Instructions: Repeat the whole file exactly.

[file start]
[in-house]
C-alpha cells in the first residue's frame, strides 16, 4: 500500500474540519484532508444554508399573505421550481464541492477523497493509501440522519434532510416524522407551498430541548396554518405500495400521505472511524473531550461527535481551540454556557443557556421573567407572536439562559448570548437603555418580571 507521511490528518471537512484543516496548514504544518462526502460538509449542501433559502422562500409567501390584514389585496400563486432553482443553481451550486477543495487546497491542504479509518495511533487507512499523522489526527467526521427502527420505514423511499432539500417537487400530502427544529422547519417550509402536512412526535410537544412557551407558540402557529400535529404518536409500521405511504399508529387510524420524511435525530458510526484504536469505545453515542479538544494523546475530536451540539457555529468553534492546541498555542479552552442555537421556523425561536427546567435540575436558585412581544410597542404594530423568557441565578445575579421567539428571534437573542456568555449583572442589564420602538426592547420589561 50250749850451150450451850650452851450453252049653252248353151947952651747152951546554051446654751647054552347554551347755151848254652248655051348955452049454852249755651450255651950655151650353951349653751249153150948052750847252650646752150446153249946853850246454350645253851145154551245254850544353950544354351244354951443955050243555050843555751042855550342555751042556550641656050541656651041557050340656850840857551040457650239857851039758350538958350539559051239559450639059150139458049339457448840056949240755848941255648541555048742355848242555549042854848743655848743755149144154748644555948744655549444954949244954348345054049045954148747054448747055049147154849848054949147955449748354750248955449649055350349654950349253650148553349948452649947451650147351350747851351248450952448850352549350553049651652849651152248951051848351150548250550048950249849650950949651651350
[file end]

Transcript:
[in-house]
C-alpha cells in the first residue's frame, strides 16, 4: 500500500474540519484532508444554508399573505421550481464541492477523497493509501440522519434532510416524522407551498430541548396554518405500495400521505472511524473531550461527535481551540454556557443557556421573567407572536439562559448570548437603555418580571 507521511490528518471537512484543516496548514504544518462526502460538509449542501433559502422562500409567501390584514389585496400563486432553482443553481451550486477543495487546497491542504479509518495511533487507512499523522489526527467526521427502527420505514423511499432539500417537487400530502427544529422547519417550509402536512412526535410537544412557551407558540402557529400535529404518536409500521405511504399508529387510524420524511435525530458510526484504536469505545453515542479538544494523546475530536451540539457555529468553534492546541498555542479552552442555537421556523425561536427546567435540575436558585412581544410597542404594530423568557441565578445575579421567539428571534437573542456568555449583572442589564420602538426592547420589561 50250749850451150450451850650452851450453252049653252248353151947952651747152951546554051446654751647054552347554551347755151848254652248655051348955452049454852249755651450255651950655151650353951349653751249153150948052750847252650646752150446153249946853850246454350645253851145154551245254850544353950544354351244354951443955050243555050843555751042855550342555751042556550641656050541656651041557050340656850840857551040457650239857851039758350538958350539559051239559450639059150139458049339457448840056949240755848941255648541555048742355848242555549042854848743655848743755149144154748644555948744655549444954949244954348345054049045954148747054448747055049147154849848054949147955449748354750248955449649055350349654950349253650148553349948452649947451650147351350747851351248450952448850352549350553049651652849651152248951051848351150548250550048950249849650950949651651350